Computer Science students from UCL have created a machine which has the ability to understand evidence in a case and make a balanced verdict. The machine can do natural language processing and machine learning. It is an example of artificial intelligence.
It was given 584 cases which were pre-decided by the European Court of Human Rights. These cases were alleged infringements of articles three, six and eight of the European Convention of Human Rights. These were complex cases including issues such as: prohibit torture and inhuman and degrading treatment; one’s right to a fair trial; and one’s right to respect for their private and family life, home and correspondence. The machine reviewed all of these moral, ethical and thoroughly evidence based topics and judged 79% of them the same as the European judges.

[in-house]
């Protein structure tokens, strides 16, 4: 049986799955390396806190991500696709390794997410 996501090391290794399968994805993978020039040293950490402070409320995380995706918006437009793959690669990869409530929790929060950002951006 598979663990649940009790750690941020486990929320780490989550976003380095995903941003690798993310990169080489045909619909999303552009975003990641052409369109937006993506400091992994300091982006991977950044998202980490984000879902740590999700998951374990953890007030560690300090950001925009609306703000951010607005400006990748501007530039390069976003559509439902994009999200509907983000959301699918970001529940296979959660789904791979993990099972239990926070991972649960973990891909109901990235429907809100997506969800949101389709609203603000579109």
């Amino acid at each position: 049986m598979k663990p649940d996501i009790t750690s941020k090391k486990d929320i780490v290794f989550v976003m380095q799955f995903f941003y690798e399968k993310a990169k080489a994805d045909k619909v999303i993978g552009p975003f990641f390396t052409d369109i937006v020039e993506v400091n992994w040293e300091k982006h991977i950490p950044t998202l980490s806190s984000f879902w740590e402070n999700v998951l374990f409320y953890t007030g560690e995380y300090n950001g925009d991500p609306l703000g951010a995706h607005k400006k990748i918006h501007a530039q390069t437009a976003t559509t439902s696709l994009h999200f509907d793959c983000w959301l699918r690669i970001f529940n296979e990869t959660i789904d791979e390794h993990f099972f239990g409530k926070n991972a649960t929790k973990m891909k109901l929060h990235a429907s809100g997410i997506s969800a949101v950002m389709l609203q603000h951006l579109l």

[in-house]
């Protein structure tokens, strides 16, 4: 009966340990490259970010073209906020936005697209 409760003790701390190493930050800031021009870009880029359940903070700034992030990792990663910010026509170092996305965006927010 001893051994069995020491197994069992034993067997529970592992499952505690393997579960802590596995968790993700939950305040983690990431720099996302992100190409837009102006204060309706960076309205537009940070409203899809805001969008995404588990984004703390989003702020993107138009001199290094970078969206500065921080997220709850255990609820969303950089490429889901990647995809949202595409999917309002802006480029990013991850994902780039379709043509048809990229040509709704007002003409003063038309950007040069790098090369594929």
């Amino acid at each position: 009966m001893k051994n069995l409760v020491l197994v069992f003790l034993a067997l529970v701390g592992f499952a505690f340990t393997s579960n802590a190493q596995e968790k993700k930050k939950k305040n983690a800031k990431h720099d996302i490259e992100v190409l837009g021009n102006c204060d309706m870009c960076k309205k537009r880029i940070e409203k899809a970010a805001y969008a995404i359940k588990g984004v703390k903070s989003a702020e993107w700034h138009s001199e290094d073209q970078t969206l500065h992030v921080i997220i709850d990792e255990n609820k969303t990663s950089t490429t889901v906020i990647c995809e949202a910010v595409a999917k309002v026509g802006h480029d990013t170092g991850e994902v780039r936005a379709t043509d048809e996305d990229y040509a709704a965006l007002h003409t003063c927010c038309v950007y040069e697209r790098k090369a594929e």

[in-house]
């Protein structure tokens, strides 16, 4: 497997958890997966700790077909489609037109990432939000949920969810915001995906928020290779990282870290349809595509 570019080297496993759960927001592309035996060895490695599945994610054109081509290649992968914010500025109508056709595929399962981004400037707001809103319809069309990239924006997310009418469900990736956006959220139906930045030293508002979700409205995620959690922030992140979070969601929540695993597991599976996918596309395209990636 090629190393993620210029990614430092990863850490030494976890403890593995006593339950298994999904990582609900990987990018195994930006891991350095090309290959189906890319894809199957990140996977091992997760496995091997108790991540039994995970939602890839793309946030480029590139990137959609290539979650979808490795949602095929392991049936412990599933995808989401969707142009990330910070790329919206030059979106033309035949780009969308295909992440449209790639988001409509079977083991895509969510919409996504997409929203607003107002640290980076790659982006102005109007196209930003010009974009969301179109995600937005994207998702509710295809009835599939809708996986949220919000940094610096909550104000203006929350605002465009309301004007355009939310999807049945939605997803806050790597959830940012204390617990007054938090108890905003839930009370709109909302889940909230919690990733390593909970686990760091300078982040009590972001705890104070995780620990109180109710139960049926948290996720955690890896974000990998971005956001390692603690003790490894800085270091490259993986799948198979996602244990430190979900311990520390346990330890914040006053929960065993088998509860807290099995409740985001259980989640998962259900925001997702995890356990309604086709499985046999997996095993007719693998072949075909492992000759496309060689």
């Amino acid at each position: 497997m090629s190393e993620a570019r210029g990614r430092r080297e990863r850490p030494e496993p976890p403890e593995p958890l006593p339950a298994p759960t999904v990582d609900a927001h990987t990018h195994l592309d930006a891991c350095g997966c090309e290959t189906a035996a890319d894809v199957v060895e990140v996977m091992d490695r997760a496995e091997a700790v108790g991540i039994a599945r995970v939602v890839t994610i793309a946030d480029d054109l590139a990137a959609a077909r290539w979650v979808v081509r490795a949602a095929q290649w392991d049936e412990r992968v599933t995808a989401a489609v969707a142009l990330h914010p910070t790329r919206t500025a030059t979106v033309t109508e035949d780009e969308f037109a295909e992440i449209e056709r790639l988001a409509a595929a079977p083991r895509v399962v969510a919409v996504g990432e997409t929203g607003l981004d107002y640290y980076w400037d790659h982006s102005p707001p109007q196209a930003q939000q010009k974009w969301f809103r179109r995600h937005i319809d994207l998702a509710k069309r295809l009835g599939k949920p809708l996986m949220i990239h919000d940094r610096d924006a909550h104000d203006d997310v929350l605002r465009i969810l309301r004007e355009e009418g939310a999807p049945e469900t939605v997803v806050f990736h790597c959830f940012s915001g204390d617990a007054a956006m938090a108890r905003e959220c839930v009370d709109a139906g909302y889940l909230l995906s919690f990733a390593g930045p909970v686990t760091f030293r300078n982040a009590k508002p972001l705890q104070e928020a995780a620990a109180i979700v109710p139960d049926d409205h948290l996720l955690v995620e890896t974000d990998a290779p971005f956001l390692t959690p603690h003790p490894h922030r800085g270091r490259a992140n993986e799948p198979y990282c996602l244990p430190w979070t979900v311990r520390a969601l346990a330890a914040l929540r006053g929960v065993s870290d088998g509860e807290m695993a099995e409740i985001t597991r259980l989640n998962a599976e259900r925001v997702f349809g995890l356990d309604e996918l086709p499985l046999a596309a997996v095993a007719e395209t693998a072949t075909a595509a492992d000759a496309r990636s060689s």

For many, the success of this machine questioned the purpose of human judges, particularly at lower level hearings. The Guardian mentions that only the highest and most complex and moral cases could have human judges.
Judge Richard Posner is positive and assures the machine ‘will assist judges in maintaining consistency with their previous decisions’, which brings some fairness to their judgement.
The most important point here is that machines will not take over, they will simply work with humans to make more fair and calculated decisions.